Bios Mike Alkire Michael J. Alkire (@AlkirePremier) is the President at Premier, the largest global supply chain, healthcare technology company in the U.S, that helps hospitals and health systems provide higher quality patient care at a better cost. In addition to leading the integration of the company’s clinical, financial, supply chain and operational performance offerings, Alkire also oversees the quality, safety, labor and supply chain technology solutions. An influential figure in America’s efforts to address drug shortages and infuse data-enabled technology solutions into the U.S. healthcare system, Alkire has been consulted by the U.S. Department of Health and Human Services, FEMA, congressional lawmakers, Wall Street investors and private sector industry leaders on how to stabilize the medical and pharmaceutical supply chain during the COVID-19 pandemic. In addition to offering his expertise in the media, he shares perspectives via his podcast, InsideOut, through discussions with insiders in healthcare. With an eye on equipping the nation’s hospitals and health systems with the clinical, financial, supply chain and operational performance improvement offerings they need to provide quality care at efficient costs, Alkire oversees Premier’s quality, safety, labor and supply chain technology apps and data-driven collaboratives including Premier’s comparative database, one of the nation’s largest outcomes databases. Alkire also led Premier’s efforts to address public health and safety issues from the nationwide drug shortage problem, testifying before the U.S. House of Representatives regarding Premier research on shortages and gray market price gouging. This work contributed to the president and Congress taking action to investigate and correct the problem, resulting in two pieces of bipartisan legislation. Alkire is a past board member of GHX and the Healthcare Supply Chain Association. He recently was named one of the Top 25 COOs in Healthcare for 2018 by Modern Healthcare. In 2015, Alkire won the Gold Stevie Award for Executive of the Year and in 2014 he was recognized as a Gold Award Winner for COO of the Year by the Golden Bridge Awards. He has more than 20 years of experience in running business operations and business development organizations at Deloitte & Touche and Cap Gemini Ernst & Young. Before joining Premier, he served in a number of leadership roles at Cap Gemini, including North American responsibilities for supply chain and high-tech manufacturing. Alkire graduated magna cum laude with a Bachelor of Science from Indiana State University and a MBA from Indiana University. Jonathan Slotkin MD, FAANS Jonathan Slotkin leads clinical strategy, innovation and operations for Contigo Health by partnering with health systems and employers to deliver the highest quality care at a fair price. He works to support the development of novel products and implementation approaches that always aim for clinical excellence, patient satisfaction and value. Slotkin is a neurosurgeon and scientist who has led prominent care delivery reengineering and digital transformation initiatives centered around patients. He has partnered with some of the nation’s largest employers to help them reimagine the care of their associates. Slotkin believes higher quality care will always be the most cost-effective care in the end and that innovative employers and providers working together is the most powerful force we have to fix the U.S. healthcare system. He maintains a clinical practice caring for patients directly at Geisinger where he is associate chief medical informatics officer and Vice Chair of neurosurgery. Resources Scott Weingarten, Jonathan Slotkin & Mike Alkire, Building A Real-Time Covid-19 Early-Warning System, Harvard Business Review, 2020, https://hbr.org/2020/06/building-a-real-time-covid-19-early-warning-system (last visited Aug 3, 2020). Lisa Woods, Jonathan R. Slotkin & M. Ruth Coleman, How Employers are Fixing Healthcare, Harvard Business Review, 2019, https://hbr.org/cover-story/2019/03/how-employers-are-fixing-health-care (last visited Aug 3, 2020). Jonathan R. Slotkin, Karen Murphy & Jaewon Ryu, How One Health System is Transforming in Response to COVID-19, Harvard Business Review, 2020, https://hbr.org/2020/06/how-one-health-system-is-transforming-in-response-to-covid-19 (last visited Aug 3, 2020).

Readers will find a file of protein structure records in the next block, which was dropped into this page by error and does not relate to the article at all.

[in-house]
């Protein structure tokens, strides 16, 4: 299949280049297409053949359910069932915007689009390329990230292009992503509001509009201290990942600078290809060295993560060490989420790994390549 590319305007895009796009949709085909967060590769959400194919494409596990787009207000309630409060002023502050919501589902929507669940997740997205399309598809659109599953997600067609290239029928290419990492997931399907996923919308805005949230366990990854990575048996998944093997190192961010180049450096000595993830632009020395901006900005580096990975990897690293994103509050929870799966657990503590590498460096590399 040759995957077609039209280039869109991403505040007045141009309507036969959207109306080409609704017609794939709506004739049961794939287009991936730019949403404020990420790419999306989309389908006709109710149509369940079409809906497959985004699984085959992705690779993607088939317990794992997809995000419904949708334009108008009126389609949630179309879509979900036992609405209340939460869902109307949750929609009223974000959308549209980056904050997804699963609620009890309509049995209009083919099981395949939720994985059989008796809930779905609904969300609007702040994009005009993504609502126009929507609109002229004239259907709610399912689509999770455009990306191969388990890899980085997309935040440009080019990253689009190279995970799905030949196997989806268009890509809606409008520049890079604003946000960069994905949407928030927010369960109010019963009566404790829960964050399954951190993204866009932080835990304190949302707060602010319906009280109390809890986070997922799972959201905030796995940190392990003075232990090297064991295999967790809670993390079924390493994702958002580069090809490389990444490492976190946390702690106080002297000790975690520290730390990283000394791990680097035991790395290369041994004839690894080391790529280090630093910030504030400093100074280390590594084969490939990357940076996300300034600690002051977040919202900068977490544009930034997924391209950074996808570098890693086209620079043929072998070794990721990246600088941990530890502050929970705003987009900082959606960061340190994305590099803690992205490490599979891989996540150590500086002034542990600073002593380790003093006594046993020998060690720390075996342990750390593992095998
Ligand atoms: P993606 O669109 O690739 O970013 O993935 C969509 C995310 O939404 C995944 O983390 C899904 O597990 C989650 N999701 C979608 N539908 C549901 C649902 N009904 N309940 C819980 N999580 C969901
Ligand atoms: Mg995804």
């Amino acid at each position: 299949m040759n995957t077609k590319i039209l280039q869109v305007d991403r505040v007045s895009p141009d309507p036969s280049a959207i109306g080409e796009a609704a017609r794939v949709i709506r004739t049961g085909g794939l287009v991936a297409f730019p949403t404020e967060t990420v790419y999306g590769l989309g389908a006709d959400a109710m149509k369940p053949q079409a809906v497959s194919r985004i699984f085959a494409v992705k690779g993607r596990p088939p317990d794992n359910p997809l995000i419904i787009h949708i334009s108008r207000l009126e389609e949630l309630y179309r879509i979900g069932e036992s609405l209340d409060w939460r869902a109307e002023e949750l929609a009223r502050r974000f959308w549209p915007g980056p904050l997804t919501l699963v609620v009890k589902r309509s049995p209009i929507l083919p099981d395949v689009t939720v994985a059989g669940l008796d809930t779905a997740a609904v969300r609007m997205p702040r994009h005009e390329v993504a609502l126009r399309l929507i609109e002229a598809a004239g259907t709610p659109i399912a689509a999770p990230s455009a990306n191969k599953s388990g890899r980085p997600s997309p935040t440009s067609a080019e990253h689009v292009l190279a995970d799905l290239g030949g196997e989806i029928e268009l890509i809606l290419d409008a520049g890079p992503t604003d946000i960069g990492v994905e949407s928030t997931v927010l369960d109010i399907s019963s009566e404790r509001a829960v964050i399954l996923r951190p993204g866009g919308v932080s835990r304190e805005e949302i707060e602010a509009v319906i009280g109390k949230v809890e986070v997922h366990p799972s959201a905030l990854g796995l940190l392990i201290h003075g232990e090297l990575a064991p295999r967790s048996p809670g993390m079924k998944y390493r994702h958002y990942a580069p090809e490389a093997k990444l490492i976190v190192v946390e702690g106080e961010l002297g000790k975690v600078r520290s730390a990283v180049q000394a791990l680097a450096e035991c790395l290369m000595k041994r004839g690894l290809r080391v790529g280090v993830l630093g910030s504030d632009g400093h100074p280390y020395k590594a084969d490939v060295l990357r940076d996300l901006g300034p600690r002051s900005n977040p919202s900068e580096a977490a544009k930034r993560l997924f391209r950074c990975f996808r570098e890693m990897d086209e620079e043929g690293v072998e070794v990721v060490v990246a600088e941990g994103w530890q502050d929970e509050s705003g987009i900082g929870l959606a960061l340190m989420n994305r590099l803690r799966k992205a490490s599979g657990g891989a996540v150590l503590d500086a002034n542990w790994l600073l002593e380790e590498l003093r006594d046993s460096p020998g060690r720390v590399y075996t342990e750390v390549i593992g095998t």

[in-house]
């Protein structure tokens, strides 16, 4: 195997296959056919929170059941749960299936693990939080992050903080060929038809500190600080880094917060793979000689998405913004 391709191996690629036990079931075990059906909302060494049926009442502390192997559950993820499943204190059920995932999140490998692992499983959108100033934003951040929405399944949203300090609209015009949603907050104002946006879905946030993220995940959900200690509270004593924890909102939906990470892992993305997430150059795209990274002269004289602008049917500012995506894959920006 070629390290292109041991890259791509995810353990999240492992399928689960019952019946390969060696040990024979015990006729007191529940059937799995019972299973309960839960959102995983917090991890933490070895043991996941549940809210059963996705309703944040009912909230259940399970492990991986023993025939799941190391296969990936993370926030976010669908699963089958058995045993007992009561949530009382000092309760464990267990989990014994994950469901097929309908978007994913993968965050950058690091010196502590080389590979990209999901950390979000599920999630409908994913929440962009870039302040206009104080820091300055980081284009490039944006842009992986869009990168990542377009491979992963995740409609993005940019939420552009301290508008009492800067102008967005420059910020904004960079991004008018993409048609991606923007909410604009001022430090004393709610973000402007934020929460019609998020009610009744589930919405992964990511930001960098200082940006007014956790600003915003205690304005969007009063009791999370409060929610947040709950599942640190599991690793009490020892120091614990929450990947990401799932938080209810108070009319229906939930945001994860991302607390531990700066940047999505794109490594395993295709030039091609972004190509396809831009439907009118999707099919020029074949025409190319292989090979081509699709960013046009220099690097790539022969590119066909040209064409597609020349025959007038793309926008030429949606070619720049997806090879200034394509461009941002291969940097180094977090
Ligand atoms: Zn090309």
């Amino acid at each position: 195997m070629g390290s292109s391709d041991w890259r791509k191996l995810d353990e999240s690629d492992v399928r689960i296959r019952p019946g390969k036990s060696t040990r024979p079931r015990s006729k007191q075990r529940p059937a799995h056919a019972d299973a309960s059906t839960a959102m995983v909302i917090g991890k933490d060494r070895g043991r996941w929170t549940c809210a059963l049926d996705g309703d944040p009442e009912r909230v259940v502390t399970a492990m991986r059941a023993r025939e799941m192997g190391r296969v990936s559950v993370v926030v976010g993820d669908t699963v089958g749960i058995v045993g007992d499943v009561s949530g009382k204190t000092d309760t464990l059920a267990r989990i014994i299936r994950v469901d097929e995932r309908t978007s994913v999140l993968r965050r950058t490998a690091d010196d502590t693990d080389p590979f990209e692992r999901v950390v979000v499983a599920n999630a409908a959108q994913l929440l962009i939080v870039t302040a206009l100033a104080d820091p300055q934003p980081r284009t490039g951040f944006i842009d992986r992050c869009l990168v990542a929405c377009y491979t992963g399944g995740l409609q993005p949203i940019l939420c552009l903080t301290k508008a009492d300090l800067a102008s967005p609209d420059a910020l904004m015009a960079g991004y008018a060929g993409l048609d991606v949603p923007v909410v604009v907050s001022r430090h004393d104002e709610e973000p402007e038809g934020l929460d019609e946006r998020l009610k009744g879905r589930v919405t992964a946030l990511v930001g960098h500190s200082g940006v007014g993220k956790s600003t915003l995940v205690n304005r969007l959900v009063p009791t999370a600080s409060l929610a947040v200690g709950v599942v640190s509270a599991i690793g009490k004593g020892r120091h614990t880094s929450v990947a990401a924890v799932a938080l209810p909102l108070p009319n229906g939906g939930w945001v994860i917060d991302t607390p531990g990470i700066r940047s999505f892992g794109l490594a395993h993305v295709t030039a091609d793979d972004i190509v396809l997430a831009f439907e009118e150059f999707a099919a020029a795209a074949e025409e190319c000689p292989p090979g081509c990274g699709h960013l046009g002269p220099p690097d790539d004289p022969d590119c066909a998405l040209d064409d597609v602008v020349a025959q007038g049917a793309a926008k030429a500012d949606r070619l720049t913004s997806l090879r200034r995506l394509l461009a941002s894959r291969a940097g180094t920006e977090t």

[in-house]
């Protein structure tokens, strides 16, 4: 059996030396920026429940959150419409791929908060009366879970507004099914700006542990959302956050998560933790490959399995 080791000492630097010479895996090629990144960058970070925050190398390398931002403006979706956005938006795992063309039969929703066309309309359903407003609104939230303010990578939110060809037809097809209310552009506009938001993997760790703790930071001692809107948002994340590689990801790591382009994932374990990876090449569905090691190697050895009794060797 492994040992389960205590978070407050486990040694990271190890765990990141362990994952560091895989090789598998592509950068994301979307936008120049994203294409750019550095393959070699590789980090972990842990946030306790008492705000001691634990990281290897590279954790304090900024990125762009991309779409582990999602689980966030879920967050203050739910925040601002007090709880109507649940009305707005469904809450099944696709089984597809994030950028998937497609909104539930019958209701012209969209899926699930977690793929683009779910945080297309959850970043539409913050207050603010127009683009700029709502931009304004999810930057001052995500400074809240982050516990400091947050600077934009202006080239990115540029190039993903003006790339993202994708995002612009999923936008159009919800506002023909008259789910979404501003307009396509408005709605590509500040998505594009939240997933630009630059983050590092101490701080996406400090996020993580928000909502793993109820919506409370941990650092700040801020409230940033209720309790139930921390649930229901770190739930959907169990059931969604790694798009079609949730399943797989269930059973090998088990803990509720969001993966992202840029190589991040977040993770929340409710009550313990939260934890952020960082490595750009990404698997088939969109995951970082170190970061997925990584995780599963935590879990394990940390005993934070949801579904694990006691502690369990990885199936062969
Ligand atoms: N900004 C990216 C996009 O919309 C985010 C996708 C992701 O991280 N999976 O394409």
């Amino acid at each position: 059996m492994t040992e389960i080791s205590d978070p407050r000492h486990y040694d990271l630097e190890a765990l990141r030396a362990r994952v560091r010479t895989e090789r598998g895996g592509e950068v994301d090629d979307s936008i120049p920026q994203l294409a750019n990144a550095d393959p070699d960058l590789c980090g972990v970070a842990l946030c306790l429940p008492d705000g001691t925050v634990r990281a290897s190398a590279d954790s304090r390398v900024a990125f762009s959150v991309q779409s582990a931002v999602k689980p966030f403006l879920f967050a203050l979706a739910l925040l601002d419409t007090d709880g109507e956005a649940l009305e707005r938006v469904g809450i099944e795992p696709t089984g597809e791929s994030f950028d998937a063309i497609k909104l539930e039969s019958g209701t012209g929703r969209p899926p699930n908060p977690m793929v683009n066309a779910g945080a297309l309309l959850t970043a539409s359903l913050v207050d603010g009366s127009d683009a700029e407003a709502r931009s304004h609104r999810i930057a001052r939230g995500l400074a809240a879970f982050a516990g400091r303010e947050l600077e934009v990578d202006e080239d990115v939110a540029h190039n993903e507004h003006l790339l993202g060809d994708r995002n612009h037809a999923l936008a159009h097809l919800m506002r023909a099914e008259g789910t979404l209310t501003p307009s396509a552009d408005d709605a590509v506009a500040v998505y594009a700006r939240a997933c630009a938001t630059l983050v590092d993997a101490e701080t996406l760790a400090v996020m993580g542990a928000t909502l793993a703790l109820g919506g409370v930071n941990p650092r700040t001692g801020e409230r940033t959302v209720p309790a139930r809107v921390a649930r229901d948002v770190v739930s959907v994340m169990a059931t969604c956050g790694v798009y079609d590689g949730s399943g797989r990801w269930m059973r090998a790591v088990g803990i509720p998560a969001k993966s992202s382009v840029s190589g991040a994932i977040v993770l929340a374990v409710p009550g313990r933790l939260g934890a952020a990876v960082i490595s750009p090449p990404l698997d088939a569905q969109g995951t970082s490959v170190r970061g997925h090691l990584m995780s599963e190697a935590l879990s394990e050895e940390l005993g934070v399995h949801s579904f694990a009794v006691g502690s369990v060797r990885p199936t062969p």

17 minutes | 6 months ago